- Castello di Amorosa: For a royal experience, be sure to allot enough time to visit this 13th century castle, complete with turrets and dungeon. You can do a general admission visit with premium or reserve wines for tasting, or book a guided tour of this masterpiece and experience a small group, private tasting.
Some smaller, more eclectic wineries worth checking out include:
- Regusci Winery: This old-time family winery provides a picturesque setting that will make you feel like you’ve landed in Italy. Visitors can also tour a ghost winery. An added bonus is that dogs are welcome here, too, as long as they remain on a leash.
- Hall Wines: While most of the wineries in Napa Valley are oozing with old-world charm, Hall St. Helena, is no different. But what makes it unique is a show-stopping display of contemporary artwork gracing the walls. There is also a second location, Hall Rutherford, which is a state-of-the-art facility that offers wine and small plate pairings and other premier options for visitors.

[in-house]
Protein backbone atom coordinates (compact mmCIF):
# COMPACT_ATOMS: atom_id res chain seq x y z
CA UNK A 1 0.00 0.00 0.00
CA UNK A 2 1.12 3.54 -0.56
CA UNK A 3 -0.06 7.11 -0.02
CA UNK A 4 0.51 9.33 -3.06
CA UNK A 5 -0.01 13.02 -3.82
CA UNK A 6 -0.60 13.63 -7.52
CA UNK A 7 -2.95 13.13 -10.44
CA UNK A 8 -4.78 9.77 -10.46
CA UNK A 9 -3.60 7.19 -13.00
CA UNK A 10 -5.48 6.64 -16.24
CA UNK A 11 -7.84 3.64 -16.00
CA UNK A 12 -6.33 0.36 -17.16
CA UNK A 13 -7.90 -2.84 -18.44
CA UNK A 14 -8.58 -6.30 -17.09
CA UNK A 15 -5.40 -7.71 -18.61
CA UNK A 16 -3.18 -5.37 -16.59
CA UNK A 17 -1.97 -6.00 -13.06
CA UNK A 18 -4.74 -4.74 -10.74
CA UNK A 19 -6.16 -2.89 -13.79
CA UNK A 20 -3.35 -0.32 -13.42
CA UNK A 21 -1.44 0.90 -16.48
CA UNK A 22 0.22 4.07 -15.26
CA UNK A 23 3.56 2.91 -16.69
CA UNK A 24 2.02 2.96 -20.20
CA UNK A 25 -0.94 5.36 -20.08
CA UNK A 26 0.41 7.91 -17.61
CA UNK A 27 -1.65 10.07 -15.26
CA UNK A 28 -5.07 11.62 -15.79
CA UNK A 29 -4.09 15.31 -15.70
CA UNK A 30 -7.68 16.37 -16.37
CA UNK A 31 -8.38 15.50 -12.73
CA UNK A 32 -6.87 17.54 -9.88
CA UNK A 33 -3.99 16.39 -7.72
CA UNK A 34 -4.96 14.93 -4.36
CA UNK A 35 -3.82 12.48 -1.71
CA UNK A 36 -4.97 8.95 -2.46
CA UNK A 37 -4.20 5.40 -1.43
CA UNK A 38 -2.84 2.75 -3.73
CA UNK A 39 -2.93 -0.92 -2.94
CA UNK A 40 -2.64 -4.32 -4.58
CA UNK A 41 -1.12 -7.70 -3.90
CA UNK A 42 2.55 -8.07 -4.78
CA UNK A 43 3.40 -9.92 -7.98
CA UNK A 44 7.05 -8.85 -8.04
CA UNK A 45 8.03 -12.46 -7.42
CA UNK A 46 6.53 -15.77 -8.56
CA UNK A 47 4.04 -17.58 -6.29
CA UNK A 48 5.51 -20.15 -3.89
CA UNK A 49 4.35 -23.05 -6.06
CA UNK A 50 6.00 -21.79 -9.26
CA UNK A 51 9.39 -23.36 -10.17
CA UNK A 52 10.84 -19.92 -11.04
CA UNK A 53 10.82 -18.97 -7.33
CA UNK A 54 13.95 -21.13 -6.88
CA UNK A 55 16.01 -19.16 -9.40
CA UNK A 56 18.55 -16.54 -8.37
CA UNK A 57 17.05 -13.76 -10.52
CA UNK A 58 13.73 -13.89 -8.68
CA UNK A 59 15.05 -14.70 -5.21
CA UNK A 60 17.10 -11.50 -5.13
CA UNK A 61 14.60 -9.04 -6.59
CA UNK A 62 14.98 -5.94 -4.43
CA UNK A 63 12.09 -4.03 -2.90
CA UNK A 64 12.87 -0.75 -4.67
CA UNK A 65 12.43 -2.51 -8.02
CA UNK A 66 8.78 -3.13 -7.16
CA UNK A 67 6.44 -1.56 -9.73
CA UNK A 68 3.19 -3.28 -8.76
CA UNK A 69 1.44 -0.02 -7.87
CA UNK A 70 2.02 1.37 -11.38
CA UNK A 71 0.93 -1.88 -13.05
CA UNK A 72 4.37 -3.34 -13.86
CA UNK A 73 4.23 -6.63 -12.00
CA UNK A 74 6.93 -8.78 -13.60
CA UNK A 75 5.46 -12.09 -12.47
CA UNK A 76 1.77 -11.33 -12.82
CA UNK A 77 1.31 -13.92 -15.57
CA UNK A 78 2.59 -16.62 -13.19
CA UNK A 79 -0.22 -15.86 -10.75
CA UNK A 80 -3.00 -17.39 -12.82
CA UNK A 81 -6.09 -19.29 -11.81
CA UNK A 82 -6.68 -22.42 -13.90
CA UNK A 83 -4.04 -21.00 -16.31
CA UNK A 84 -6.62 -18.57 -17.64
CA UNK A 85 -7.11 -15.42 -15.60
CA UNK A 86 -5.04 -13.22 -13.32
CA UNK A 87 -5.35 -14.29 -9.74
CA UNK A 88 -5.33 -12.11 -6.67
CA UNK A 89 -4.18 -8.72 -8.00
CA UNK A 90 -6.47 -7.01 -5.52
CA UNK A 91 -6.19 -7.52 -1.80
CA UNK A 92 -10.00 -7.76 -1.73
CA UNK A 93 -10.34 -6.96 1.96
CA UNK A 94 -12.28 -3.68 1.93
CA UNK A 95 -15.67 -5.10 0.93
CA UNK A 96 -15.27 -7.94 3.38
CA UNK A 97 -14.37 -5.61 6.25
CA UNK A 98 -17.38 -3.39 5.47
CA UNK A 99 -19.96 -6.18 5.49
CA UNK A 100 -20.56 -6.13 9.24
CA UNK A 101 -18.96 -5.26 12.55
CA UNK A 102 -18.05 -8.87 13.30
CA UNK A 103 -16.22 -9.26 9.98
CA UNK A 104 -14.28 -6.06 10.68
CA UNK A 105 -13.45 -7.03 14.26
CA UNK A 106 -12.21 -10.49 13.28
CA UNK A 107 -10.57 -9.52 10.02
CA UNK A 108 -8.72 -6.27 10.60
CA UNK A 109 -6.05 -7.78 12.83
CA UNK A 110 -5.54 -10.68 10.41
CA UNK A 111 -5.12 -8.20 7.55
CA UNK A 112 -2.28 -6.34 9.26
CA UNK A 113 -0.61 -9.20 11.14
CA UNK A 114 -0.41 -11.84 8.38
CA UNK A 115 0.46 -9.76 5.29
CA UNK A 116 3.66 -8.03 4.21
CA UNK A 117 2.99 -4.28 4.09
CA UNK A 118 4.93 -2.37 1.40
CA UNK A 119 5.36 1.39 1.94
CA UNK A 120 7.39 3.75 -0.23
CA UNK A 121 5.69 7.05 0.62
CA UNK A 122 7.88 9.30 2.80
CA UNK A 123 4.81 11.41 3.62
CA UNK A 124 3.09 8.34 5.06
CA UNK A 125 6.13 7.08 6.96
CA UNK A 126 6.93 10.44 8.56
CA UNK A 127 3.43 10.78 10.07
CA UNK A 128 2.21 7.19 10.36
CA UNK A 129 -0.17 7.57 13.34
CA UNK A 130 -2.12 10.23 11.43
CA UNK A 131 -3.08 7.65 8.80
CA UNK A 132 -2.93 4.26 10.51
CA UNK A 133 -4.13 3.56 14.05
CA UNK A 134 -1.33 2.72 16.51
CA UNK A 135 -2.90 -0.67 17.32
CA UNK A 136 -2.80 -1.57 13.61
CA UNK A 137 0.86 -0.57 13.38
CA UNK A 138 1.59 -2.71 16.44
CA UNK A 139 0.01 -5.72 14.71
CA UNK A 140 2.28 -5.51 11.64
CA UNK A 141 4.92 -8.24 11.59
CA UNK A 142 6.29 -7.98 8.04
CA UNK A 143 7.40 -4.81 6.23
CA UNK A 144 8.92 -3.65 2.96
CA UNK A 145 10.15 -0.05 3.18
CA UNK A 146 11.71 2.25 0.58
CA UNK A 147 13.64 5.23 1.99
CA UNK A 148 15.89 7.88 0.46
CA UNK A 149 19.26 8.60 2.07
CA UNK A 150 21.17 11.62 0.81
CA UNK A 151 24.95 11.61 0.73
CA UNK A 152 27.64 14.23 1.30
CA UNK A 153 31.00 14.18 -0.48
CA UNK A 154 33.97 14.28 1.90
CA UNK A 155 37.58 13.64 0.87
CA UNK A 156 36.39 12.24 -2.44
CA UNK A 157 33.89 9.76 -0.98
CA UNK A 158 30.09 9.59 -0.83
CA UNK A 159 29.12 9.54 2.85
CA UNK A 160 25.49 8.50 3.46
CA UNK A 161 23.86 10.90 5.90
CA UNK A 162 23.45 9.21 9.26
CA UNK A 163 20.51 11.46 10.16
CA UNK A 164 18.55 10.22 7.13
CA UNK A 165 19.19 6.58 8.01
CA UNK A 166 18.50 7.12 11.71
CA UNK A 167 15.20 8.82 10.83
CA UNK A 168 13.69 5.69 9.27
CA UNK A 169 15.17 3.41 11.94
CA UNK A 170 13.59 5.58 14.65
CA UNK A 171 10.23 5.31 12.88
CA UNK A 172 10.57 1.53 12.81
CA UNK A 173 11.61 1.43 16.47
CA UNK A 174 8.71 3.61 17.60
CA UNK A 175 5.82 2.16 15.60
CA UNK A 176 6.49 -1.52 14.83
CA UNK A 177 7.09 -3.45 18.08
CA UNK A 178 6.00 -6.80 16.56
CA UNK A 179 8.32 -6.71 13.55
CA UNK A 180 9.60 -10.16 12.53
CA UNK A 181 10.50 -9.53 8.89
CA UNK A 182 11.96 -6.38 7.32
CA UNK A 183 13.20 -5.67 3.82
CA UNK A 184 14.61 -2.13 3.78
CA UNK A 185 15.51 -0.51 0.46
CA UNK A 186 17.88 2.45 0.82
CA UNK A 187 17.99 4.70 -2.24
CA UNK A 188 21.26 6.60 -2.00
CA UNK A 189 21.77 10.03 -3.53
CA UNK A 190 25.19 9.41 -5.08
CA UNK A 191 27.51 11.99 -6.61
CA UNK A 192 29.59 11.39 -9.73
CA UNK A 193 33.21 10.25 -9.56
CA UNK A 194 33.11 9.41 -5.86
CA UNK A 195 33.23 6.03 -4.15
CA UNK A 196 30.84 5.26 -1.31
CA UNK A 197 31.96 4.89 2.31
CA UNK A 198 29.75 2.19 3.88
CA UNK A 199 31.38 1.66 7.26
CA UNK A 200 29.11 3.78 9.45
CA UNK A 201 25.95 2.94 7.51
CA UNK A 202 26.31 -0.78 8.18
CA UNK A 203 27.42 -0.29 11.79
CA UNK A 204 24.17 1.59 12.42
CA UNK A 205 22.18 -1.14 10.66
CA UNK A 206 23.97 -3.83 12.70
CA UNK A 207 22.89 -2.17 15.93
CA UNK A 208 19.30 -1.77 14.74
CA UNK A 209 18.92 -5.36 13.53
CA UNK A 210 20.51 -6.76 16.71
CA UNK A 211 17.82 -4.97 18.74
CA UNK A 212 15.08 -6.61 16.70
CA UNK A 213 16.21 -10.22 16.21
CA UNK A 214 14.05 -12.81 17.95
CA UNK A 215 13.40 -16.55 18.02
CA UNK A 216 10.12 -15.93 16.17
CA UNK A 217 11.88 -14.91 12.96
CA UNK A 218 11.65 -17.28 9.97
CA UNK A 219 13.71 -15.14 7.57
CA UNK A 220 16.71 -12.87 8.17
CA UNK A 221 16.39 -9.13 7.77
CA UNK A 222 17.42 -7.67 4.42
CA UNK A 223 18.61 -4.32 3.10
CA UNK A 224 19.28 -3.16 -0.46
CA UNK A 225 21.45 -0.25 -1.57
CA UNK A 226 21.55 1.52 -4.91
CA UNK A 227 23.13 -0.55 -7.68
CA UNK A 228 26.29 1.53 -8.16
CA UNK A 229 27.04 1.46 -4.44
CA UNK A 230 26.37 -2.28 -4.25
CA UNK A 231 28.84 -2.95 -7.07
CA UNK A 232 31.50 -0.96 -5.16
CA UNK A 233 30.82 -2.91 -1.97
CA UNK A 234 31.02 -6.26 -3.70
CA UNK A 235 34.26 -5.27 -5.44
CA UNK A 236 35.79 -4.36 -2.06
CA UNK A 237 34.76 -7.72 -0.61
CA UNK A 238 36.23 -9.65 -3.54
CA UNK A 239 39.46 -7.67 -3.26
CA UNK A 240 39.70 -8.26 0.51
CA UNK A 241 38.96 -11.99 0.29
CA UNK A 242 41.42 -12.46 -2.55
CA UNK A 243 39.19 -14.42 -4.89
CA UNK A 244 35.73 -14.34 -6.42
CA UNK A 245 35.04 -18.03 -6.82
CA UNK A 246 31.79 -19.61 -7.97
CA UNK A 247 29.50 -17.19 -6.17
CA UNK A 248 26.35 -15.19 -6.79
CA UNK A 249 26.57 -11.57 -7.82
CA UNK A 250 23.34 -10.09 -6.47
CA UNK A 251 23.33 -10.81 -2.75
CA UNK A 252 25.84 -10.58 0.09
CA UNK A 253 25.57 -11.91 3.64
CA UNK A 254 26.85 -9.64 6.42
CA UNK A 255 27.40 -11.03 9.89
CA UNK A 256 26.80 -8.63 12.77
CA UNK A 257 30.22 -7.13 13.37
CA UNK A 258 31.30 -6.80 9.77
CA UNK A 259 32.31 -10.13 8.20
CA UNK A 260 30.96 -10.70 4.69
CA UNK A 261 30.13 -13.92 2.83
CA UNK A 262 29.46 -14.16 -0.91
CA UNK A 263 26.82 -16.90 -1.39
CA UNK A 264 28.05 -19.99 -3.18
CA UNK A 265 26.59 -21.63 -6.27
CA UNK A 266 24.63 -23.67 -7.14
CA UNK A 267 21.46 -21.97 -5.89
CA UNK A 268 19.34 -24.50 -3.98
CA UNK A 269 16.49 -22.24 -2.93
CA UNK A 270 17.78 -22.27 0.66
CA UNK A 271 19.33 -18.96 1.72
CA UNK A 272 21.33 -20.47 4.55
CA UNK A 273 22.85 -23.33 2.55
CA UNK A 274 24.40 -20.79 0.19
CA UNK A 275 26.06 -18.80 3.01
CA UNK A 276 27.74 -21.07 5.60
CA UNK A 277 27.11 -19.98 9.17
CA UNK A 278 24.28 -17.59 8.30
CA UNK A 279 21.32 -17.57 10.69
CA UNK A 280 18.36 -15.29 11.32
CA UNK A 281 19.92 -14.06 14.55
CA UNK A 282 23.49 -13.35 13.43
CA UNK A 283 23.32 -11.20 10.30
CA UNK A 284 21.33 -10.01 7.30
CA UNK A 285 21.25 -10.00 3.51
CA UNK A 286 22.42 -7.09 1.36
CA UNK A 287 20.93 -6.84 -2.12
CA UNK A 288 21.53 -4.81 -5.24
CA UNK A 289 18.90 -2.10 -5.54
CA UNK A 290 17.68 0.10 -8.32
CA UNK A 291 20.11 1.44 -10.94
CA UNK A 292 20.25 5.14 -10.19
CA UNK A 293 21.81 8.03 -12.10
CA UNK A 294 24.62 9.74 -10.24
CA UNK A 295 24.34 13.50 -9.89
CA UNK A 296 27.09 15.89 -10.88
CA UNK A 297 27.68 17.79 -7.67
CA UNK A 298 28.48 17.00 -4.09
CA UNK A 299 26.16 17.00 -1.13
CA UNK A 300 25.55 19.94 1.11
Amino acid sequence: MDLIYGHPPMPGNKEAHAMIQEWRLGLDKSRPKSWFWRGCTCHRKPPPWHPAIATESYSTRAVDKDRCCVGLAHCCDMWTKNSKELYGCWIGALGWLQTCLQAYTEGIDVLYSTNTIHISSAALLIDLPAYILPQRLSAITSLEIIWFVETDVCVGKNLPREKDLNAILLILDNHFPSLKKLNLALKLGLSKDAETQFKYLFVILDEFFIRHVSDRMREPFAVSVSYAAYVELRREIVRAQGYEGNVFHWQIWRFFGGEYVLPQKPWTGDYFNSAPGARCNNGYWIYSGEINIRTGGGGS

There’s an obvious logistical challenge when it comes to visiting wineries. Since you’ll be tasting different types of wines, even though they’re provided in small quantities, the alcohol content will add up throughout the course of your touring and it may be unsafe (and illegal) to drive. Therefore, if you don’t have a designated driver in your group, you might consider renting bicycles to get around. Or you could hire a car service (you’ll probably be required to pay them for a minimum number of hours), or call uber for a ride.
Cost to Visit Napa Valley Wineries